Impact Factor

Original Research ARTICLE

Front. Psychol., 29 April 2014 | http://dx.doi.org/10.3389/fpsyg.2014.00374

Parent routines, child routines, and family demographics associated with obesity in parents and preschool-aged children

Blake L. Jones1*, Barbara H. Fiese2 and The STRONG Kids Team2†
  • 1Department of Human Development and Family Studies, Purdue University, West Lafayette, IN, USA
  • 2Department of Human and Community Development, Family Resiliency Center, University of Illinois at Urbana-Champaign, Urbana, IL, USA

Many daily routines and behaviors are related to the prevalence of obesity. This study investigated the association between routines and behaviors that act as protective factors related to lower prevalence of obesity in parents (BMI ≥ 30 kg/m2) and overweight in preschool children (BMI ≥ 85th percentile). Socio-demographic characteristics were assessed in relation to protective routines (PRs), and prevalence of obesity/overweight data from 337 preschool children and their parents. The two PRs assessed with parents included adequate sleep (≥7 h/night) and family mealtime routine (scoring higher than the median score). The four PRs assessed in children included adequate sleep (≥10 h/night), family mealtime routine, limiting screen-viewing time (≤2 h/day of TV, video, DVD), and not having a bedroom TV. Overall, 27.9% of parents were obese and 22.8% of children were overweight, and 39.8% of the parents had both parent PRs, and only 11.6% of children had all four child PRs. Results demonstrated that several demographic factors were significantly related to the use of PRs for parents and children. The lack of PRs was related to increased risk for overweight in children, but not for obesity in parents. However, in the adjusted models the overall cumulative benefits of using PRs was not significant in children either. In the multivariate adjusted logistic regression models, the only significant individual PR for children was adequate sleep. In a path analysis model, parent sleep was related to child sleep, which was in turn related to decreased obesity. Overall, findings suggest that parent and child PRs, especially sleep routines, within a family can be associated and may play an important role in the health outcomes of both parents and children. Understanding the mechanisms that influence how and when parents and children use these PRs may be promising for developing targeted family-based obesity-prevention efforts.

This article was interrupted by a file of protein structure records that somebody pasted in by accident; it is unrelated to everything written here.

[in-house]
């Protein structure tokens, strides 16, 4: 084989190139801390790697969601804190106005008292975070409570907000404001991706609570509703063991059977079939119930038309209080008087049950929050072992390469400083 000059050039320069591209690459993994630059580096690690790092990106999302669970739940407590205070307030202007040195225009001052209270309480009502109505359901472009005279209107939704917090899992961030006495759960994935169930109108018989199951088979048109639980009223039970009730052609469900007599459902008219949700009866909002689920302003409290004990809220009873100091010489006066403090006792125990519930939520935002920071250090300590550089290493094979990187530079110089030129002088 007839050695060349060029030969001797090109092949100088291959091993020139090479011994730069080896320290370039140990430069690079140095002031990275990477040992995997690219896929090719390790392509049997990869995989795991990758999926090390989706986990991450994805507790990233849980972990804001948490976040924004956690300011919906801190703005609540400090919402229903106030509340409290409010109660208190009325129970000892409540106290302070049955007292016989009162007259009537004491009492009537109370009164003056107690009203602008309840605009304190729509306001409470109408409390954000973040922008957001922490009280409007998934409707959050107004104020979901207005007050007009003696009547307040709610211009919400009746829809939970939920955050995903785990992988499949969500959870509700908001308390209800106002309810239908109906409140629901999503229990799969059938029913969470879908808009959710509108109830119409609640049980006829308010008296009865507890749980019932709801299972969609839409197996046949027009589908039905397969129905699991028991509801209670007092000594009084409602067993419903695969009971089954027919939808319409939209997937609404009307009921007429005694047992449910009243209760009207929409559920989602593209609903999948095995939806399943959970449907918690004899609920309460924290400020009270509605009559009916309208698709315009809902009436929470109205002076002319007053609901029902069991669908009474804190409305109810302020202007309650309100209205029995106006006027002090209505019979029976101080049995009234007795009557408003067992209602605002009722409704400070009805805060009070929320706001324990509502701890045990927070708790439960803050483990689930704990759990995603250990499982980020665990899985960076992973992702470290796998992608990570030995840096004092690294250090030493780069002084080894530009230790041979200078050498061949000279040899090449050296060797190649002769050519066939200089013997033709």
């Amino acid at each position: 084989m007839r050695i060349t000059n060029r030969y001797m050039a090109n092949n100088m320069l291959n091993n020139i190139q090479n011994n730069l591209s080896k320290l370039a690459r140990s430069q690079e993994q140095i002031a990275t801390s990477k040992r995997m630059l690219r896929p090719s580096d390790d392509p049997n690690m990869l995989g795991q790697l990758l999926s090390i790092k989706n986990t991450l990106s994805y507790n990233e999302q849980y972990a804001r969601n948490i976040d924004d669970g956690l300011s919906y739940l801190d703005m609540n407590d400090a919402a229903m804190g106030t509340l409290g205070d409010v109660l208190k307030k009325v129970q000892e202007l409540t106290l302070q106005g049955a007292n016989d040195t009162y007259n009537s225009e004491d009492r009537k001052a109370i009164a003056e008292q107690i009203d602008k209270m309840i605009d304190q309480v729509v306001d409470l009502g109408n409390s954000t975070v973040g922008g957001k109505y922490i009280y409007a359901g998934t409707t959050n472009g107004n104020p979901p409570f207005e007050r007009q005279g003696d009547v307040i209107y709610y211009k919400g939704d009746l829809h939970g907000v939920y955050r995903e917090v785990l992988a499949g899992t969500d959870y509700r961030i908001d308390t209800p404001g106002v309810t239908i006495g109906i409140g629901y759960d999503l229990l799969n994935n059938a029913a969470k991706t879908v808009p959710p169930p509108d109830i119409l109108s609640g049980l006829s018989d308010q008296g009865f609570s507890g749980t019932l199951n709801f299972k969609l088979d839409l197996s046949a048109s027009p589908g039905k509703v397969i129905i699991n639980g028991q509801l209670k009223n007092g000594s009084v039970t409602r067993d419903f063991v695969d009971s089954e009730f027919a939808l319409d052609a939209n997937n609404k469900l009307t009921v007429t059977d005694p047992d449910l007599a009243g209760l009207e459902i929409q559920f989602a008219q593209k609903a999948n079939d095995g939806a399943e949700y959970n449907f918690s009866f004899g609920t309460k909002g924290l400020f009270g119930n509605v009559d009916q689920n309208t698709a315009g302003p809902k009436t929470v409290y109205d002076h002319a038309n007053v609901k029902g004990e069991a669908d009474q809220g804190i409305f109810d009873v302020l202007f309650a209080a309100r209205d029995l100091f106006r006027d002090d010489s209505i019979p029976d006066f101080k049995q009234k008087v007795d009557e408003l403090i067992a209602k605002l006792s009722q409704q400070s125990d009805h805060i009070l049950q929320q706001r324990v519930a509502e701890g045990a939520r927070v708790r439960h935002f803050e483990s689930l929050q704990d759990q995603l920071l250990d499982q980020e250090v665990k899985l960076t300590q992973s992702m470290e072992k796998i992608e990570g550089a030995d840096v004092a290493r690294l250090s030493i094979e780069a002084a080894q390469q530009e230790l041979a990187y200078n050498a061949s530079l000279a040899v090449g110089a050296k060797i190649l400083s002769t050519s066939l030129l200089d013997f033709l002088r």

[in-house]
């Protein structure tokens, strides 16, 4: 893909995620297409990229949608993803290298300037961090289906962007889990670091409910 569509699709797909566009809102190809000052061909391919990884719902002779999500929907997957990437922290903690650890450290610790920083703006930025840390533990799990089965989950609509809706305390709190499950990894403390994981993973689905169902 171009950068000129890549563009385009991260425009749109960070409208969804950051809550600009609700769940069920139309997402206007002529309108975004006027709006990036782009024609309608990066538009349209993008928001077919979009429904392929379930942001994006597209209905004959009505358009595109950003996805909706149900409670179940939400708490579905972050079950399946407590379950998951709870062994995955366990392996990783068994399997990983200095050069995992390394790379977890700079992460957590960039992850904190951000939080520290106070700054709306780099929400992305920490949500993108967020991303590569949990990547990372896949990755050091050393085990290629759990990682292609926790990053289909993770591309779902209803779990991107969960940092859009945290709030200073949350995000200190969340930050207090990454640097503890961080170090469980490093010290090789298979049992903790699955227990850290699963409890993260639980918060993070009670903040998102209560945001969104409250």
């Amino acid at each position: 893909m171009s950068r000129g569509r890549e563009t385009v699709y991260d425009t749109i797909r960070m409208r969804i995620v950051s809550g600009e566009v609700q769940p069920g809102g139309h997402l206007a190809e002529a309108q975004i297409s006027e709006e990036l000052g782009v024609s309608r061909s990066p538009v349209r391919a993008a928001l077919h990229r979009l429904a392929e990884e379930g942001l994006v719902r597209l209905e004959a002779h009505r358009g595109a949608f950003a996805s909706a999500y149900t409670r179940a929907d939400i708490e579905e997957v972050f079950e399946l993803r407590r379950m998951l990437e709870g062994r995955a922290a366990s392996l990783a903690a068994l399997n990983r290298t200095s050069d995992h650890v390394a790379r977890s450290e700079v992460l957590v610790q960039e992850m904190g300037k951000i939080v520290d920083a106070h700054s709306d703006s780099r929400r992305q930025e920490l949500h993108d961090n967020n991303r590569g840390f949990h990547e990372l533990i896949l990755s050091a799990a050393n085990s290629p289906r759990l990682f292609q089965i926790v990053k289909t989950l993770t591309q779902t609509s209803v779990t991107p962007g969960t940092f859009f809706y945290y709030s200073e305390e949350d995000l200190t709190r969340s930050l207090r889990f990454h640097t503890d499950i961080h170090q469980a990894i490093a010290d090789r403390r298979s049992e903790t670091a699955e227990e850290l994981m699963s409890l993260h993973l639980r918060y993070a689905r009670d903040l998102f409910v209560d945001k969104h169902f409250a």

Keywords: obesity, health, protective routines (PR), adequate sleep, limited screen time, mealtimes, bedroom televisions, preschool children

Citation: Jones BL, Fiese BH and The STRONG Kids Team (2014) Parent routines, child routines, and family demographics associated with obesity in parents and preschool-aged children. Front. Psychol. 5:374. doi: 10.3389/fpsyg.2014.00374

Received: 31 December 2013; Accepted: 08 April 2014;
Published online: 29 April 2014.

Edited by:

Carla Crespo, University of Coimbra, Portugal

Reviewed by:

Carlos Carona, The University of Coimbra, Portugal
Jaimee Stuart, Victoria University of Wellington, New Zealand

Copyright © 2014 Jones, Fiese and The STRONG Kids Team. This is an open-access article distributed under the terms of the Creative Commons Attribution License (CC BY). The use, distribution or reproduction in other forums is permitted, provided the original author(s) or licensor are credited and that the original publication in this journal is cited, in accordance with accepted academic practice. No use, distribution or reproduction is permitted which does not comply with these terms.

*Correspondence: Blake L. Jones, Purdue University, Department of Human Development and Family Studies, Hanley Hall, Room 229, 1202 W. State Street, West Lafayette, IN 47907-2005, USA e-mail: blakejones@purdue.edu

The STRONG Kids Team members include: Kristen Harrison, Kelly Bost, Sharon Donovan, Brent McBride, Diana Grigsby-Toussaint, Angela Wiley, and Margarita Teran-Garcia